Mixed theories of punishment hold that punishment is just only if two conditions are met:
Bentham and Kant offer purified theories that rely only on the desirable consequences of punishment or retribution for wrongdoing. The problem with each one is the sufficient condition for punishment.
Utilitarians like Bentham have to say that the desirable consequences of punishment are sufficient to show that it is justified (permitted, just, acceptable, etc.). That is a problem because punishing the innocent could have desirable consequences and so would be justified, according to the utilitarian’s proposed sufficient condition.
Kant’s idea that guilt is a sufficient reason for punishment also gives rise to trouble. There can be good reasons for deciding not to punish some guilty people. For instance, the social consequences of doing so might be terrible or there might be a better way to spend social resources. But Kant maintains that it would be unjust for the guilty not to get what they deserve.
Hart has a clever way of understanding the two conditions listed above. He sees them as answers to different questions about punishment. In his opinion, the utilitarians have the correct way of answers a question about what he calls the justifying aim of punishment while the retributivists have the right answer to what he calls questions about the distribution of punishment.
We spent a lot of time talking about the paragraph on the top of p. 12 because it is very hard to understand. Here it is
“Similarly the moral importance of the restriction of punishment to the offender cannot be explained as merely a consequence of the principle that the General Justifying Aim is Retribution for immorality involved in breaking the law. Retribution in the Distribution of punishment has a value quite independent of Retribution as Justifying Aim. This is shown by the fact that we attach importance to the restrictive principle that only offenders may be punished even where breach of this law might not be thought immoral: indeed even where the laws themselves are hideously immoral as in Nazi Germany, e.g., forbidding activities (helping the sick or destitute of some racial group) which might be thought morally obligatory, the absence of the principle restricting punishment to the offender would be a further special iniquity; whereas admission of this principle would represent some residual respect for justice though in the administration of morally bad laws.” (1959, 12)
As I understand it, what Hart was saying was that the retributivist’s answer to the question about the distribution of punishment is independent of the retributivist’s answer to the question about the general justifying aim of punishment.
In the case at hand, if the general justifying aim of punishment is that those who are guilty of moral wrongs should suffer, then the state should not punish anyone who violates these laws.
Do these laws meet the retributivist’s standard for the general justifying aim of punishment? Absolutely not. Even so, the retributivist’s standard for the distribution of punishment is still relevant. That is so because it is independently unjust to punish people who do not violate the law. That shows that the retributivist’s answer to the question about the distribution of punishment is independent of the retributivist’s answer to the question about the general aim of punishment. And that shows that the two questions are separate from one another.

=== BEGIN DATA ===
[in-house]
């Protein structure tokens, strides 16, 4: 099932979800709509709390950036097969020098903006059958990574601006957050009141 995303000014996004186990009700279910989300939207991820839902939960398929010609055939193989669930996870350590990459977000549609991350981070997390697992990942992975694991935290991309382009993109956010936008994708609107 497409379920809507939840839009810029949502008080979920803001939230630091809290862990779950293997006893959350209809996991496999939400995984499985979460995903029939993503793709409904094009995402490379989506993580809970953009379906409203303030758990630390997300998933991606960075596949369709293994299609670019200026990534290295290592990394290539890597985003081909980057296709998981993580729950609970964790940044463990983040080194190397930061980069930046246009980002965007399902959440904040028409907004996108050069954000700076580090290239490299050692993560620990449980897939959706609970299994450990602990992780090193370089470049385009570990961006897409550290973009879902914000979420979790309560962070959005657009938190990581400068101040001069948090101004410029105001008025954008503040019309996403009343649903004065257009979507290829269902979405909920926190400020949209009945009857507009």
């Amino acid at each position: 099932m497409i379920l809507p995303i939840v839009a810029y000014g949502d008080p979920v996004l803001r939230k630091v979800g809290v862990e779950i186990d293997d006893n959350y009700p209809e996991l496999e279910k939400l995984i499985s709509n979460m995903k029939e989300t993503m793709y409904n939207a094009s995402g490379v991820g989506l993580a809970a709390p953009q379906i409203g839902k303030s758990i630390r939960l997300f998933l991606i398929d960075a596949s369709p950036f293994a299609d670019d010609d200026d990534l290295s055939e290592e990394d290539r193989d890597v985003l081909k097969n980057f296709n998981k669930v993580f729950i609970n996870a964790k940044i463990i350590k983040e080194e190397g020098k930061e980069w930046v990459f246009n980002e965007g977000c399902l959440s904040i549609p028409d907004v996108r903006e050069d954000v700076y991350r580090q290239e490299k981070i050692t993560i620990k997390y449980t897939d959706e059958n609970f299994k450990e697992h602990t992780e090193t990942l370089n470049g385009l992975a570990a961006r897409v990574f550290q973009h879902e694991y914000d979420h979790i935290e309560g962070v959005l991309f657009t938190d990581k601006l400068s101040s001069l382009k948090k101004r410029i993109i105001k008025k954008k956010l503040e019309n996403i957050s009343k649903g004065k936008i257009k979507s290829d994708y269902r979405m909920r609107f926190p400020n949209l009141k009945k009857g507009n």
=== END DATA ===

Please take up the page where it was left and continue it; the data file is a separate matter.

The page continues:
The bulk of the article is taken up with a discussion of justifications, excuses, and mitigating factors. These are all reasons recognized in the law for not punishing those who have done things that normally are grounds for punishment.
Hart’s main points concern excuses. These are conditions that show that someone had special difficulty in complying with the law: mental incapacity, say, or ignorance of what one was doing. They are relevant to the distribution of punishment: we excuse those who are mentally incompetent or who act in ignorance, even though what they did was wrong. (By contrast, we think that those who kill in self-defense are justified. Killing is usually wrong but, in this kind of case, it is not.)
Hart said that Bentham’s attempt to give a utilitarian rationale for excuses was a failure: there could be good utilitarian reasons to punish the innocent. As Noah noted, the most that Bentham shows is that it would be pointless to threaten people with punishment who have excuses such as “I was just a child,” “I was insane,” or “it was an accident and so not in my control.” The threat of punishment cannot deter accidents or people who do not understand it. But punishment itself might deter crime anyway: people would be more careful if they knew they could not make a case for being excused. Hart concluded that the reason for excuses must be based on principles of justice that have nothing to do with producing good consequences.
Hart could have rested content with saying that it is simply unjust to punish people like this. But he went further than that and offered some reasons explaining why this is so and expanding on the value of distributing punishment on retributivist grounds. He claimed that it would only be fair for society to enforce its laws if people have the opportunity to avoid punishment; this is possible only if punishment is limited to voluntary actions by the mentally competent. He also argued that this way of distributing punishment makes sense for societies that place a high value on individual freedom (see Hart 1959, 21–22).
Hart, H. L. A. 1959. “Prolegomenon to the Principles of Punishment.” Proceedings of the Aristotelian Society, New series, 60: 1–26.